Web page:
Tuareg Rebels in Mali Declare Independence: Is it Part of an African Awakening for Self-Determination?
Deputy Secretary of Defense Gordon England (right) escorts Malian President Amadou Toumani Toure through an honor cordon and into the Pentagon on February 12, 2008.
Stay up to date with the latest headlines via email.
The following is a transcript of a Democracy Now! interview with Firoze Manji, editor-in-chief of the prize-winning Pambazuka News, a pan-African social justice website.
AMY GOODMAN: We begin today’s show in Mali, where the president, Amadou Toumani Touré, has handed in his letter of his resignation after soldiers ousted him in a coup last month. Power will now be transferred to the president of Mali’s National Assembly until elections take place later this month. On Sunday, Touré addressed the press, saying he’s resigning of his own accord.
PRESIDENT AMADOU TOUMANI TOURÉ: [translated] Today, in the search for a solution, I think the decision taken by ECOWAS and the international community is the best. It’s necessary that Mali continues in the provisions of its constitution of February 1992. As a consequence, I think it’s normal, and I do it without any pressure at all, and I do it in good faith and, most of all, for the love I have for this country—I have decided to present you with the letter of my resignation that you should present it to the relevant authorities to allow the plan and full exercise of the provision of our Article 36 of the Constitution.
AMY GOODMAN: That was President Amadou Toumani Touré of Mali. He was just months from finishing his last term, when soldiers stormed the presidential palace, sending him into hiding. The soldiers said they grabbed power because of Touré’s alleged mishandling of a rebellion in the north, which began in January. The ethnic Tuareg rebels had succeeded in capturing several key northern cities, including the ancient city of Timbuktu, a major prize in their long-running fight for autonomy in the north. Last week, the Tuareg declared their independence. Naming their state "Azawad," the Tuaregs are now calling for international recognition. They have nurtured the dream of secession since Mali’s own independence from France in 1960. Following last month’s coup, Mali is now roughly divided into a Tuareg-controlled north and junta-controlled south, and humanitarian groups warn the country is on the brink of catastrophe.
On Sunday, northerners living in Bamako gathered in the city center to try and resolve the ongoing fighting. Some Malians wondered about the rebels’ intentions.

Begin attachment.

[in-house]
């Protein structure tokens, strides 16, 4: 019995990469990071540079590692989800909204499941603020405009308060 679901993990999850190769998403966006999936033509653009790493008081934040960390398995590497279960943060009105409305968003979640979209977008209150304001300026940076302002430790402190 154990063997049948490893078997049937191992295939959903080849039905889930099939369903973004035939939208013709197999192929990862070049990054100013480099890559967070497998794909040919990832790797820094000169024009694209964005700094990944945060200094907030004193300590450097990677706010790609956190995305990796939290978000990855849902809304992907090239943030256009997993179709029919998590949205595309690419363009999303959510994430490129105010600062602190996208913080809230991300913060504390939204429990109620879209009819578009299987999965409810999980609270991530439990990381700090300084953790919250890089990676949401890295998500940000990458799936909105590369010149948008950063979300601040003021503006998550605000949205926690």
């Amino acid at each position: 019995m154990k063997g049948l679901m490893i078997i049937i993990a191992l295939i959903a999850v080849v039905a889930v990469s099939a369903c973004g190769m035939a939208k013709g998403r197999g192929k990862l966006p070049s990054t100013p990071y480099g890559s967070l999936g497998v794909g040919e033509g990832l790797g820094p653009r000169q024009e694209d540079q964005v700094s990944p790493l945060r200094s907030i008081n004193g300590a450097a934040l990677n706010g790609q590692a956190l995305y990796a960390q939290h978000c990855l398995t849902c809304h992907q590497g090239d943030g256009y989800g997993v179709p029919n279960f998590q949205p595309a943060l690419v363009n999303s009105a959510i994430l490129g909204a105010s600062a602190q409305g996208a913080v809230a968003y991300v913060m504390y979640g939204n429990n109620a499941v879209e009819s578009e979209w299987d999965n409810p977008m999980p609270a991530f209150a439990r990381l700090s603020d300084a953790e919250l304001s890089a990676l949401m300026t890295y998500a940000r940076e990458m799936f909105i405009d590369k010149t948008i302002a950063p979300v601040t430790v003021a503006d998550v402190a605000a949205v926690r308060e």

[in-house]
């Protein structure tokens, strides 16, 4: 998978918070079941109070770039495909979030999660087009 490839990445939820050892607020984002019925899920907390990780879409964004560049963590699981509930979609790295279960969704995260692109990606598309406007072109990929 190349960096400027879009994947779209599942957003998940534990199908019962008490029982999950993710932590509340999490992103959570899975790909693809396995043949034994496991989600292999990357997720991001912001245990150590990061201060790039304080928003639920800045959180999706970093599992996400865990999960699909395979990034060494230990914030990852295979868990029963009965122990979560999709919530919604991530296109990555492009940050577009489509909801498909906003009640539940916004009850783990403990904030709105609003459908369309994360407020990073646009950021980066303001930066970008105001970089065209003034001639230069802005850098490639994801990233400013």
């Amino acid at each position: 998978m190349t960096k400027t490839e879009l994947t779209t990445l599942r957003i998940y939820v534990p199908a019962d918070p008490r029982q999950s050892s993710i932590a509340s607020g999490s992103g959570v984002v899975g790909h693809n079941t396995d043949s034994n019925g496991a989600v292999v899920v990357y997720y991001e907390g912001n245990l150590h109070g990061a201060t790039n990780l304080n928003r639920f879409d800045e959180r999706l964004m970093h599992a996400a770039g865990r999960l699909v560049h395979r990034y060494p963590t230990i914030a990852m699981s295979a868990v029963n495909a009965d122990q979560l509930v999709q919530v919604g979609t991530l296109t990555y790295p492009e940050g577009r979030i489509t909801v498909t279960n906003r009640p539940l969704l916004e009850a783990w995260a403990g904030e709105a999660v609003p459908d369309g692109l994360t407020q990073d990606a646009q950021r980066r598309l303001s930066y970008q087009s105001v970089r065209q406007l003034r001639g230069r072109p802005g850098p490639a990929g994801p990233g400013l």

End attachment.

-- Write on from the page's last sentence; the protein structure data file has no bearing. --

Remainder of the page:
BENCO MAIGA: [translated] Do they really want independence? Because when we want independence, we don’t destroy hospitals, the credit companies, banks and warehouses. If I wanted independence, I would keep what we have, waiting to have more.
AMY GOODMAN: On Saturday, Mali’s coup leaders said the junta would hand power to civilians within days in a deal under which neighboring nations agreed to lift sanctions and help tackle northern rebels. Officials claim the rebels are a mix of Tuareg separatists and Islamists with links to al-Qaeda. This is Jeffrey DeLaurentis, acting president of the United Nations Security Council.
JEFFREY DELAURENTIS: The Security Council strongly condemns the continued attacks, looting and seizure of territory carried out by rebel groups in the north of Mali and demands an immediate cessation of hostilities. The Council is alarmed by the presence in the region of the terrorist group al-Qaeda in the Islamic Maghreb, which could lead to a further destabilization of the security situation. The Council calls upon the rebels to immediately cease all violence and urges all parties in Mali to seek a peaceful solution through appropriate political dialogue.
AMY GOODMAN: For more on Mali, we’re joined by Firoze Manji in Montreal, Canada, editor-in-chief of the prize-winning Pambazuka News, a pan-African social justice website. He’s formerly the Africa director for Amnesty International. Manji recently co-edited a book called African Awakening: The Emerging Revolutions.
Firoze Manji, welcome to Democracy Now! Can you talk about the significance of the president of Mali saying he’s stepping down and what this deal is all about?